Case name
Australian Building and Construction Commission v Construction, Forestry, Maritime, Mining and Energy Union
Known as
80 Elizabeth Street Hobart
Commonwealth Courts Portal reference and link

TAD15/2020

Applicant
Australian Building and Construction Commissioner
Respondent(s) at time of filing
  • CFMMEU, Richard Hassett, Kevin Harkins
Date filed
State/Territory
TAS
Breach(es) found
Non-compliance with right of entry laws
Status
Finalised
Date finalised
Link to penalty judgment

Australian Building and Construction Commissioner v Construction, Forestry, Maritime, Mining and Energy Union (The Elizabeth Street Hobart Case) [2020] FCA 1742

Summary of court decision

On 3 December 2020 the Federal Court penalised the CFMMEU and two of its Tasmanian officials $221,000 after finding they had contravened right of entry laws and intimidated staff at a Hobart construction site in 2019.

The findings of the Court were that:

CFMMEU official Richard Hassett had unlawfully entered the project site at 80 Elizabeth Street on 23 and 28 May 2019. Mr Hassett had not held a valid federal right of entry permit since December 2018.

On 28 May 2019, CFMMEU official Kevin Harkins acted in an improper manner by being loud and intimidating towards the head contractor’s staff when he said:

“Don’t get smart with me a***hole. I’m almost at the end of my career I don’t give a f**ck what happens to me…”

Mr Harkins told Tasmanian Police officers that Mr Hassett was authorised to enter the site despite not having a federal right of entry permit.

The Federal Court in its judgment said of Mr Hassett’s actions:

“Mr Hassett must have known that it was unlawful for him to enter the Project as he did on 23 and 28 May 2019 seeking to exercise entry rights without a permit.

It follows that the contraventions were deliberate and serious. Mr Hassett is also a recidivist.”

The Court went on to state:

“Mr Hassett’s conduct was also flagrant. He knew that he was not permitted to enter the Project for the (health and safety) reasons he gave; he was reminded that he was not so permitted; yet he insisted (among other things) that the idea that he was not allowed on site was “bullshit” (the term he used on 23 May) and that he could (as he put it on 28 May) “do whatever [he] fucking like[d]”.

In referring to Mr Harkin’s conduct the Court said:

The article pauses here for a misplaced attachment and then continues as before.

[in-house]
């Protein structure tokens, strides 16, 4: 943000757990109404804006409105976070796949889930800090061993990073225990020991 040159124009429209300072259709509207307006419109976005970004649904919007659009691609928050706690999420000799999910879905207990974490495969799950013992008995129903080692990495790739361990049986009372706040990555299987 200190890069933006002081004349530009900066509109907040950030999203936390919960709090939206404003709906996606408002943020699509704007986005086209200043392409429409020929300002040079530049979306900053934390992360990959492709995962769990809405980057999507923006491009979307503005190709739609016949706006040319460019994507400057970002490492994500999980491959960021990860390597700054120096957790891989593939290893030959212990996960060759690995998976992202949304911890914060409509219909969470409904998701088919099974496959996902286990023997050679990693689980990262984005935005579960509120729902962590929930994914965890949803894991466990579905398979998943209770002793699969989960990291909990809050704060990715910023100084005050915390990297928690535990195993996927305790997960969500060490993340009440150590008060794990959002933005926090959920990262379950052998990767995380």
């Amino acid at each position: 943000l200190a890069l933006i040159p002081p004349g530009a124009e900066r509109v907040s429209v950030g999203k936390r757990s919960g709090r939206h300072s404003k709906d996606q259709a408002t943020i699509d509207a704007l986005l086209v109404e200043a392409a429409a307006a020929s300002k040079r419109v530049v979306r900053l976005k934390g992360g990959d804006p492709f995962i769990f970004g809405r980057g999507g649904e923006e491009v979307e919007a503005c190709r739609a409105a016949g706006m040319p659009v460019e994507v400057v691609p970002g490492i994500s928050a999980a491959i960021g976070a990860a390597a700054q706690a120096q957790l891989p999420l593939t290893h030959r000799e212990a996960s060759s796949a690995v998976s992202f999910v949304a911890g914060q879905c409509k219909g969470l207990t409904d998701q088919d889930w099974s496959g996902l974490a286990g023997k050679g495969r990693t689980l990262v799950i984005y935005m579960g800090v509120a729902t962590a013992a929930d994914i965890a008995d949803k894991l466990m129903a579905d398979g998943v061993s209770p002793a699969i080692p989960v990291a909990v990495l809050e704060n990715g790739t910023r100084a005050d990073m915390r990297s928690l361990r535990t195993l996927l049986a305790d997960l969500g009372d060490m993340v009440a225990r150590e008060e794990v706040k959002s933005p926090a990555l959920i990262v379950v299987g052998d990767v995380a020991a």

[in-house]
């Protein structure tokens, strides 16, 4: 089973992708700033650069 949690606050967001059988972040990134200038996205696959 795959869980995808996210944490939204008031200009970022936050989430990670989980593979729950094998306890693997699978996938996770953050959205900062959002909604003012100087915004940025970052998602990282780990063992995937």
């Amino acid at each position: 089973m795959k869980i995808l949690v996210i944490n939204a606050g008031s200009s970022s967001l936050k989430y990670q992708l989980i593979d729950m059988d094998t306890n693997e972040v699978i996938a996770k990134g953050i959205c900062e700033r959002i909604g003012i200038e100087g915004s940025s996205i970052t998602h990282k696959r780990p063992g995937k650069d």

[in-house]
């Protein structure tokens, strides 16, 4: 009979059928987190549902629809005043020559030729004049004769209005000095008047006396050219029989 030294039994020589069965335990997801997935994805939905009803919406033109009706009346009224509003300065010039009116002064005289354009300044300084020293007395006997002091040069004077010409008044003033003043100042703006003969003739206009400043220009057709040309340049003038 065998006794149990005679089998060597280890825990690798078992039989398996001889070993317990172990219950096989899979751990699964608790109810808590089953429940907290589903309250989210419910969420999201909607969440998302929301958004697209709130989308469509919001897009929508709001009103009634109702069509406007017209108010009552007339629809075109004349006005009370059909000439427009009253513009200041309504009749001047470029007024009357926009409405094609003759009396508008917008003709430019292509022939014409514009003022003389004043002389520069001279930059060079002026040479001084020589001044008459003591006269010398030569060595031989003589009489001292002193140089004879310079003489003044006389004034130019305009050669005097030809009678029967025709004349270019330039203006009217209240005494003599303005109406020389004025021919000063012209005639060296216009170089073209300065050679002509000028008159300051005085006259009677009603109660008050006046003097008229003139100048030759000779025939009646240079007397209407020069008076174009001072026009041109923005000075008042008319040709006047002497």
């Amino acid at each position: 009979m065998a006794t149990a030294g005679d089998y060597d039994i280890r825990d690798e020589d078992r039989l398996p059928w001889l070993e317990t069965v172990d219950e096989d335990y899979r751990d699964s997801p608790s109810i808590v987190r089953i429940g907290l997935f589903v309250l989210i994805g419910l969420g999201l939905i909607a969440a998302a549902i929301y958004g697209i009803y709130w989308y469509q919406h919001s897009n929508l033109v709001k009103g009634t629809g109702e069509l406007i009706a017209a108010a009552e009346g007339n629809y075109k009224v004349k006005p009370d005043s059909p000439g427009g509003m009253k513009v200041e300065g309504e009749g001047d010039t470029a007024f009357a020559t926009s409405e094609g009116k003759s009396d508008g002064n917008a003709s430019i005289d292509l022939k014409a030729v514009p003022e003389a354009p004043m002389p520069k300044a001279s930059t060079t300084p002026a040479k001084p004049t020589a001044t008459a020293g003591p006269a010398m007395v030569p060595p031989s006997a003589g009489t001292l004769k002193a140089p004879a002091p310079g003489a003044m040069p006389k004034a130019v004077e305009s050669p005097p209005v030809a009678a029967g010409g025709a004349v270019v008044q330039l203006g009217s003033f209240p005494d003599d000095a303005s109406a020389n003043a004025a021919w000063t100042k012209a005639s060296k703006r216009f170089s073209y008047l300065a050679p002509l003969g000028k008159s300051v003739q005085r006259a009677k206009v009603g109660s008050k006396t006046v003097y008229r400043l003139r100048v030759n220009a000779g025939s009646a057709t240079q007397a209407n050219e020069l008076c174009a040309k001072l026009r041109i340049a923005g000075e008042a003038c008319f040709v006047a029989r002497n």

Mr Harkins self-evidently acted in an improper way within the meaning of s 500. It is obviously improper for a person holding an entry permit and entering a site under the guise of health and safety concerns to behave as follows:

(a) acting in a loud and intimidating manner toward ..., the Site foreman, when asked what safety equipment was unsafe, and saying to him words to the effect of “don’t get smart with me, arsehole. I’m nearly at the end of my career. I don’t give a fuck about what happens to me, but that bloke over there will be onto you [pointing to Mr Hassett]”;

(b) responding to a request to identify safety breaches with “you don’t fucking pay me, so I’m not going to tell you”; and

(c) responding to [the project manager] asking him (Mr Harkins) to leave by telling [the project manager] to “get fucked”.

In commenting on the CFMMEU the Court said:

“It is, nowadays, a notorious fact that the CFMMEU is a well-resourced, recidivist offender of workplace laws. No point is served here by adding to the plethora of descriptors of its conduct. According to the unchallenged submission of the applicant, the CFMMEU has contravened industrial legislation more than 170 times in the two decades prior to the conduct that gave rise to this proceeding, and as this court has said on many occasions, the union regards paying penalties as part of “doing business”.

The CFMMEU appealed this matter on 30 October 2020 (NTD19/2020).

The CFMMEU discontinued its appeal on 16 March 2021

Total Penalties
Penalties awarded against Penalties awarded
CFMMEU $185,000
Richard Hassett $20,000
Kevin Harkins $16,000
Total $221,000

 

Historical content

Recidivist CFMMEU and officials penalised $221,000 for intimidating behaviour on Hobart project